After blood donations plummet during pandemic, donors answer the call — big time
'This is a case of bringing out the best in people,' official says
For Peter MacDonald and his co-workers across the country at Canadian Blood Services, blood donation offices started seeing a sharp turn for the worse two weeks ago — just as COVID-19 cases grew.
MacDonald, the director of donor relations for the Atlantic provinces, noticed a shift on March 12, the day Ontario announced that schools would remain closed after March Break.
A steady stream of cancellations started, quickly amounting to a massive, 40 per cent drop in donations last Monday and Tuesday in his region. A similar reduction was experienced from coast to coast.
"If a trend like that would have continued it would have been worrying for us," he said from the processing centre in Dartmouth, N.S.
Blood products have a shelf life. While plasma can be frozen and red cells last 42 days, platelets — needed by cancer patients undergoing chemotherapy — only last seven days.
But there has since been a reversal of fortune, thanks to blood donors who are answering an urgent plea. Donations have bounced back at clinics across the country, as Canadians heed the call of political and public health leaders.
Last week Prime Minister Justin Trudeau, chief public health officer Theresa Tam and, more recently, Nova Scotia's chief medical officer of health Dr. Robert Strang, asked people who can donate to continue — even as they're repeatedly told to stay at home as much as possible and maintain social distance.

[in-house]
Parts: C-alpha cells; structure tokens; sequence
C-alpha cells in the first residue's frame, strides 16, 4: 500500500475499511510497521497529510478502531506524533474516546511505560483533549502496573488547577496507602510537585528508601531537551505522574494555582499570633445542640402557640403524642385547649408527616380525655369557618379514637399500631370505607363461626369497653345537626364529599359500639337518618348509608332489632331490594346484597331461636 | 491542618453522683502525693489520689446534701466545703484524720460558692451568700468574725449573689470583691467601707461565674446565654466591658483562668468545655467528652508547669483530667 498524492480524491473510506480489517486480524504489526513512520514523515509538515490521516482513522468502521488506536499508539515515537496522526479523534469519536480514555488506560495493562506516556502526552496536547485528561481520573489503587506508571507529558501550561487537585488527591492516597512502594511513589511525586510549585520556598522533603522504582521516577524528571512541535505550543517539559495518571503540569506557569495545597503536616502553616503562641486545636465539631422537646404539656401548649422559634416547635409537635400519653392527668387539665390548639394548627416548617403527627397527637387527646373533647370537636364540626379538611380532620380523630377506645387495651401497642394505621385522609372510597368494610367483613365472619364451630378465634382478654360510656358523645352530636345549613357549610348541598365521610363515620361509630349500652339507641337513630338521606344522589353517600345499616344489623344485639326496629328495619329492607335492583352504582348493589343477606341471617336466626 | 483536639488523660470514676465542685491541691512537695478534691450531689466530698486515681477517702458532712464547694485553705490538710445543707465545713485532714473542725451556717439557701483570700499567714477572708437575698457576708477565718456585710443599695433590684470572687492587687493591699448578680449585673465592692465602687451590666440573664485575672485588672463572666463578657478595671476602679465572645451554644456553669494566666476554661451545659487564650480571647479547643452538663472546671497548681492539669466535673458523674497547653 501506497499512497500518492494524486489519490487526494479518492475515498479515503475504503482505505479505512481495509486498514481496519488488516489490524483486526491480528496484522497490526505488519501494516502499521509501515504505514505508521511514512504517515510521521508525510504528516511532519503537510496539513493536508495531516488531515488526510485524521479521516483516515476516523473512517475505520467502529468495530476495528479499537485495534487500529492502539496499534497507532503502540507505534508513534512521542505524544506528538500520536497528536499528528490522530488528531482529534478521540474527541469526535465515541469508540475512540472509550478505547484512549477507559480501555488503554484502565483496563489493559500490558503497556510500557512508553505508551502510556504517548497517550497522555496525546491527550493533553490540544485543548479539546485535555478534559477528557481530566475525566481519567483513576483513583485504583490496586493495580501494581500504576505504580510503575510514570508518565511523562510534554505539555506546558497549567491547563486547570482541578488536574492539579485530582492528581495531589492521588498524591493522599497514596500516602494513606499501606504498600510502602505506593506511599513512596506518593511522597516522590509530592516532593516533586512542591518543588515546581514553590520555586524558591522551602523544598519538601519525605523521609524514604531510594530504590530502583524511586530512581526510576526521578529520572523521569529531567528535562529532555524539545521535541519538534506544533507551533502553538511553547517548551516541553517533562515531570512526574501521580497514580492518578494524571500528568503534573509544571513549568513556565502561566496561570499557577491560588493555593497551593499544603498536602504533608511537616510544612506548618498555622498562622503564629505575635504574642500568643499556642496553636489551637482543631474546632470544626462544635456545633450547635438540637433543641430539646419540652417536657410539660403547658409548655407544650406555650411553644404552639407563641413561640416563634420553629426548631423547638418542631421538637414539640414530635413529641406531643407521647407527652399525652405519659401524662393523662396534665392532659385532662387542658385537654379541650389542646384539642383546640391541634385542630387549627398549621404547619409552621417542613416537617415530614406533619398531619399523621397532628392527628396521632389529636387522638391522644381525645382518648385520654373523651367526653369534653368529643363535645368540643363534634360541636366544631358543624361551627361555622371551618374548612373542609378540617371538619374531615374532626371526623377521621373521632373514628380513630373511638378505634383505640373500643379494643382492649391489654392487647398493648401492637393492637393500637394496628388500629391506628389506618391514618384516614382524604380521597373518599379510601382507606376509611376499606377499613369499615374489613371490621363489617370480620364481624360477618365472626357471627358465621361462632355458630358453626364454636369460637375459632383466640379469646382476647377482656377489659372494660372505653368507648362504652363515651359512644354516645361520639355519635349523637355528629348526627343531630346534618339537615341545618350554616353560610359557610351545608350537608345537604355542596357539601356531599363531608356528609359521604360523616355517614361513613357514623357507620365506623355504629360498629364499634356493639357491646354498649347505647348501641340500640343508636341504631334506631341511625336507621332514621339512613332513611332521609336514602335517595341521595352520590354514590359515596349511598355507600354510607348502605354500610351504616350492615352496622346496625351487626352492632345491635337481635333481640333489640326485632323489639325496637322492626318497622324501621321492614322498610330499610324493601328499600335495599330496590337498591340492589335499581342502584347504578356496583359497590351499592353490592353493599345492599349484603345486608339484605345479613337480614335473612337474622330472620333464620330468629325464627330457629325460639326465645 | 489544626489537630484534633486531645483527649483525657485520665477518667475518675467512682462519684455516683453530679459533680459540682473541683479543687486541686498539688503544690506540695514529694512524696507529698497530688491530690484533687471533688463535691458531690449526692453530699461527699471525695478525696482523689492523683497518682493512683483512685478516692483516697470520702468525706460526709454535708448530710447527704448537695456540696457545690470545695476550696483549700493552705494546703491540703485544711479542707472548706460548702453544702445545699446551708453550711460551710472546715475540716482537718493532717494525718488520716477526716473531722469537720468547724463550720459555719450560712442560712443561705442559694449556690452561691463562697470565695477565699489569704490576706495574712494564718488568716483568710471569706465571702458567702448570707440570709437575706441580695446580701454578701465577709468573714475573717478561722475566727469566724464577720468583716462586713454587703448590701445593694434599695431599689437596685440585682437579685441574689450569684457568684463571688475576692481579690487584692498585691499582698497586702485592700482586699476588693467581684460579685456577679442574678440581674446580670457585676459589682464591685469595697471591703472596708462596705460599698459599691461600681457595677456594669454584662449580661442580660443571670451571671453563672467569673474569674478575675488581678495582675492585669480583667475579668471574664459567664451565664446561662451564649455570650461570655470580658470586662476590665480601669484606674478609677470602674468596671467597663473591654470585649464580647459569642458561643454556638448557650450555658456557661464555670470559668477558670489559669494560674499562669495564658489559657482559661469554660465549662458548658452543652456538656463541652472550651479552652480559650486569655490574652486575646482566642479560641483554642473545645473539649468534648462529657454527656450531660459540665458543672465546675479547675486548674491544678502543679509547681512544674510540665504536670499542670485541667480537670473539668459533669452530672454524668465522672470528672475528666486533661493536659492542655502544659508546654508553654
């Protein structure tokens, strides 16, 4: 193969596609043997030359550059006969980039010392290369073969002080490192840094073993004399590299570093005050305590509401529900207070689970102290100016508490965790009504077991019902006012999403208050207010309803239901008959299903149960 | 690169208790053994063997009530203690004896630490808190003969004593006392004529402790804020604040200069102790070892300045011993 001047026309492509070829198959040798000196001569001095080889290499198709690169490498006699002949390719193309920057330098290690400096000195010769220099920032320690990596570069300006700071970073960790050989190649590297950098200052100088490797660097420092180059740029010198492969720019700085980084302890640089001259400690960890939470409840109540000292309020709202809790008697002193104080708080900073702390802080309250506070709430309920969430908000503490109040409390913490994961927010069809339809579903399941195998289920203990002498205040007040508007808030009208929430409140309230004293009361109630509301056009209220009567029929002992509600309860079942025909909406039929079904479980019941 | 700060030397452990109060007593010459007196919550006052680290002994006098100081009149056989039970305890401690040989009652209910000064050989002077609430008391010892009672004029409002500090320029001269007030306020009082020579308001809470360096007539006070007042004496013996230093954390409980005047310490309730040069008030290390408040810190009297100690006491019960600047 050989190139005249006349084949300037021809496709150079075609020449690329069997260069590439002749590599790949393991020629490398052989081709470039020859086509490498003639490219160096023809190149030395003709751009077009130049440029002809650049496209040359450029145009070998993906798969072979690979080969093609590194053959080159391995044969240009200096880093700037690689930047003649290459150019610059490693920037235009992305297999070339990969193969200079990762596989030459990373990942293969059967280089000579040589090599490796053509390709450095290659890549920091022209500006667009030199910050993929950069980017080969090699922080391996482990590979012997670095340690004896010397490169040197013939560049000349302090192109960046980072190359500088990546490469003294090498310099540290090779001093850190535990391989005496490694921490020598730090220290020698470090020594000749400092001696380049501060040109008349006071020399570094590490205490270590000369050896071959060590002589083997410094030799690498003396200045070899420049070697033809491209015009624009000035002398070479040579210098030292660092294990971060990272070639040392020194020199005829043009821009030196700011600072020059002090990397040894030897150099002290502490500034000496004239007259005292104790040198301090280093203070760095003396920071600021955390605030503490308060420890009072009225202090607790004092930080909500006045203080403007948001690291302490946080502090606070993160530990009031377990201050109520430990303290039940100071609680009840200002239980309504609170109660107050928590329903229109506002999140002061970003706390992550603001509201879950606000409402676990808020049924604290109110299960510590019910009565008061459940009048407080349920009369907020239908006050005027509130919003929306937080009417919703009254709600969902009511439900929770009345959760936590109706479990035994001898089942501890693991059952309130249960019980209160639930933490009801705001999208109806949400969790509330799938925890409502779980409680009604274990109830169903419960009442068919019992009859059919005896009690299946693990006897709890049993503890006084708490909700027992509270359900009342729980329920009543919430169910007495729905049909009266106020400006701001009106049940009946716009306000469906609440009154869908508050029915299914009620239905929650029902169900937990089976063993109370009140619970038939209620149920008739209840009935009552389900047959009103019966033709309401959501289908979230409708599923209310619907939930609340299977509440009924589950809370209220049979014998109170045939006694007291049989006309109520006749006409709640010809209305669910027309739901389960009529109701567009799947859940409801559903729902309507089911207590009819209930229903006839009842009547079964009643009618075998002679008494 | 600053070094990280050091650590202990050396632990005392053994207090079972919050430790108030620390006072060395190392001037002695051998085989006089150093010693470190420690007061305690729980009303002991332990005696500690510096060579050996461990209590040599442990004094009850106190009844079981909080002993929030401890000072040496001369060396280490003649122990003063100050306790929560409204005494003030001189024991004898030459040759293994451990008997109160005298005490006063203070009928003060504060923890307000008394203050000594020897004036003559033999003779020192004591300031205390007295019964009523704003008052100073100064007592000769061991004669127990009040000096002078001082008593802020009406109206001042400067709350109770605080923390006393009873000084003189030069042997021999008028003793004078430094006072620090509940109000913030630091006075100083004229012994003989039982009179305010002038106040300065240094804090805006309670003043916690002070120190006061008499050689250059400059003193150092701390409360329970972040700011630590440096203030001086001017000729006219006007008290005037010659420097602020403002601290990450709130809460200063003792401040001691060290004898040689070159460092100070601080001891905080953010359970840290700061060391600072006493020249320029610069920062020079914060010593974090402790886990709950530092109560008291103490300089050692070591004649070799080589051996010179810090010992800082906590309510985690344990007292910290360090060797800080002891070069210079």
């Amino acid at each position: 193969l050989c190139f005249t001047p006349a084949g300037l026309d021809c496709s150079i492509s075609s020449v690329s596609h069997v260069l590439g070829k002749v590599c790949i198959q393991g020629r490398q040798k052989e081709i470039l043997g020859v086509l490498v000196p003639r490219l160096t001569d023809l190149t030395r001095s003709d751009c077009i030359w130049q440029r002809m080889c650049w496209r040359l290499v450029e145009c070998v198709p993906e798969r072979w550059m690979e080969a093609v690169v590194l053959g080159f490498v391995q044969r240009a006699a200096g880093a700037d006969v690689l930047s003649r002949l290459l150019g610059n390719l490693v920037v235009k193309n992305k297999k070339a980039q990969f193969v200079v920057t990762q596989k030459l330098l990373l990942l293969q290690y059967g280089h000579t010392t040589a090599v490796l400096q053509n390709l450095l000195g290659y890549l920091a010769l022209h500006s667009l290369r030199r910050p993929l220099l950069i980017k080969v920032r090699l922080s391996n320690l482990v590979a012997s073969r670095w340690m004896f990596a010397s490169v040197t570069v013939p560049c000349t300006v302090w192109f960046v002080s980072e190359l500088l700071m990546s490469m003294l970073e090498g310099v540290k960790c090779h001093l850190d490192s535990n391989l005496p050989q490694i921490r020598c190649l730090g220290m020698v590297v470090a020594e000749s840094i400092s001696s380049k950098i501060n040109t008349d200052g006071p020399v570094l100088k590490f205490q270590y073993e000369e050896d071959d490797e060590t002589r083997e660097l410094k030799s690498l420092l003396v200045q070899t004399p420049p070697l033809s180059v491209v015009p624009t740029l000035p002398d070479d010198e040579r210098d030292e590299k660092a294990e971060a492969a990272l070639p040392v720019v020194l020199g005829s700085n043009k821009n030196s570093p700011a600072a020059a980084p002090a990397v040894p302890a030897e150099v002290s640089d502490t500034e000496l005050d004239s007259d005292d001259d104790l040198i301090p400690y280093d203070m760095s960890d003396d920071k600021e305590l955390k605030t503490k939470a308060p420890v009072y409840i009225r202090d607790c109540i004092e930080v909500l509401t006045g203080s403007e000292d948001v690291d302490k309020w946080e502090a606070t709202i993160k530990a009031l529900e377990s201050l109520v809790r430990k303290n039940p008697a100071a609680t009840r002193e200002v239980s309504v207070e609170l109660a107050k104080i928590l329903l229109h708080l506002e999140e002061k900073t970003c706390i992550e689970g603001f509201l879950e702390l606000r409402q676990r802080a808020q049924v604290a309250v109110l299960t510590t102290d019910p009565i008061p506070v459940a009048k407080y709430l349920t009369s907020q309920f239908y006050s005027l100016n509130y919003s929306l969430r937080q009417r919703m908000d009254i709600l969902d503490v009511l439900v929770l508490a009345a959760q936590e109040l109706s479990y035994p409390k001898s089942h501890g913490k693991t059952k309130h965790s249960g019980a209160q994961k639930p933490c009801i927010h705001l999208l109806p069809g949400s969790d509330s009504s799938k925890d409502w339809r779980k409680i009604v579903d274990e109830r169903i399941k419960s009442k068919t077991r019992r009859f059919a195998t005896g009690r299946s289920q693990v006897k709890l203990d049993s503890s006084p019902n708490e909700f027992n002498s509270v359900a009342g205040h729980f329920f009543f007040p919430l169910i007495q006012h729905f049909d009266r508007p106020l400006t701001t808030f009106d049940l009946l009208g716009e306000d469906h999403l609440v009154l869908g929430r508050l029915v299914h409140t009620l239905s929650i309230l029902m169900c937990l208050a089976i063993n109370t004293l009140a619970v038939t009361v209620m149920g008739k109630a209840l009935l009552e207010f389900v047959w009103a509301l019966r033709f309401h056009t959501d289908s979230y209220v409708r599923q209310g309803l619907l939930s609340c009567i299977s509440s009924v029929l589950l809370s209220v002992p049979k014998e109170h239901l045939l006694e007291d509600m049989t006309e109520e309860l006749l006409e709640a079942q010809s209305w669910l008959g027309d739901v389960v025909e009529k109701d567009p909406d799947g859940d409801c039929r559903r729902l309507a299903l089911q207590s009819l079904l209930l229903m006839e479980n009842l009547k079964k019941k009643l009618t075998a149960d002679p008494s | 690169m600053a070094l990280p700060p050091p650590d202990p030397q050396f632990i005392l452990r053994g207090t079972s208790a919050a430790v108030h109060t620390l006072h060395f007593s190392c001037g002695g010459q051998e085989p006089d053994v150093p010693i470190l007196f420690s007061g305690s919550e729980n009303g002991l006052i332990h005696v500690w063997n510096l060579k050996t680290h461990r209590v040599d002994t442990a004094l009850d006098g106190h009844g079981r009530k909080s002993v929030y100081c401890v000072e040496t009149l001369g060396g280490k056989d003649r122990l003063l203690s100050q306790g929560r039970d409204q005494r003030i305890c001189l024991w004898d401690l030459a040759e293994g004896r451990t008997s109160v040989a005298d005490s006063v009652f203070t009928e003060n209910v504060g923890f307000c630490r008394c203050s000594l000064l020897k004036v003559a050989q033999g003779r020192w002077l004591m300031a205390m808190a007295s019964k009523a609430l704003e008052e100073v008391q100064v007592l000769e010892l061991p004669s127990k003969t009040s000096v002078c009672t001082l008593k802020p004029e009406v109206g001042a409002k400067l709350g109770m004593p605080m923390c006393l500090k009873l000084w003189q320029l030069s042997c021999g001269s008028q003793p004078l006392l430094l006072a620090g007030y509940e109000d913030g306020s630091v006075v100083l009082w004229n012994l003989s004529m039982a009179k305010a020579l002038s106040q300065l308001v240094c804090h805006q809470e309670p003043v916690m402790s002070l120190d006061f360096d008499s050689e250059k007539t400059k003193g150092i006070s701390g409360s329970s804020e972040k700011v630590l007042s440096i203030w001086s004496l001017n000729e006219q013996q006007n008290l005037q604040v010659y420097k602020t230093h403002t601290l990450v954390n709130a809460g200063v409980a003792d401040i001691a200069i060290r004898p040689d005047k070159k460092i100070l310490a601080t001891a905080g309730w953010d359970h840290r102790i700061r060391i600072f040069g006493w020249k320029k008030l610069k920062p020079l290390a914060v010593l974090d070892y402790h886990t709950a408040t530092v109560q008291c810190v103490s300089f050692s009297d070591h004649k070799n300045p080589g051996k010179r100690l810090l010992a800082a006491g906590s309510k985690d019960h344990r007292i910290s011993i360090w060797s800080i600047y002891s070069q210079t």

Cydney Kane, a third year student at the Schulich School of Law in Halifax, saw the plea on her social media feed.
"Just seeing the call go out and knowing that the need is going on and knowing that I could do something to help was more than enough to get me out and book an an appointment," she said shortly after giving blood at the Halifax clinic on Tuesday.
She's far from the only one rolling up her sleeve this week. Blood donation targets are being met or exceeded in cities from Vancouver to St. John's; mobile clinics in smaller communities are seeing a similar uptick, MacDonald says.
In Halifax, donations are up 20 per cent so far this week and appointments are booked up into early April.
"So everybody dropped out at the same time, and everybody's back up to 100 per cent donations and actually exceeding donations," said MacDonald.
He thinks the motivation stems from a sense of helplessness and a desire to make a difference.
"This is a case of bringing out the best in people," he said.
Kane had no qualms as she gave blood for the 13th time. At the Halifax clinic, there are enhanced coronavirus protocols such as additional questions concerning travel, health and contacts, disposable pamphlets have replaced reusable ones, cleaning and disinfecting are frequent, and chairs have been removed to ensure physical distancing. Donation is now by appointment only.
"I was kind of thinking there probably is not many other places that are going to be much safer," said Kane.
The challenge is sustaining the momentum as pandemic measures are anticipated to last weeks if not months. A big surge in donations is not what's needed.
"For patients who rely on blood, this is a marathon, not a sprint," said MacDonald.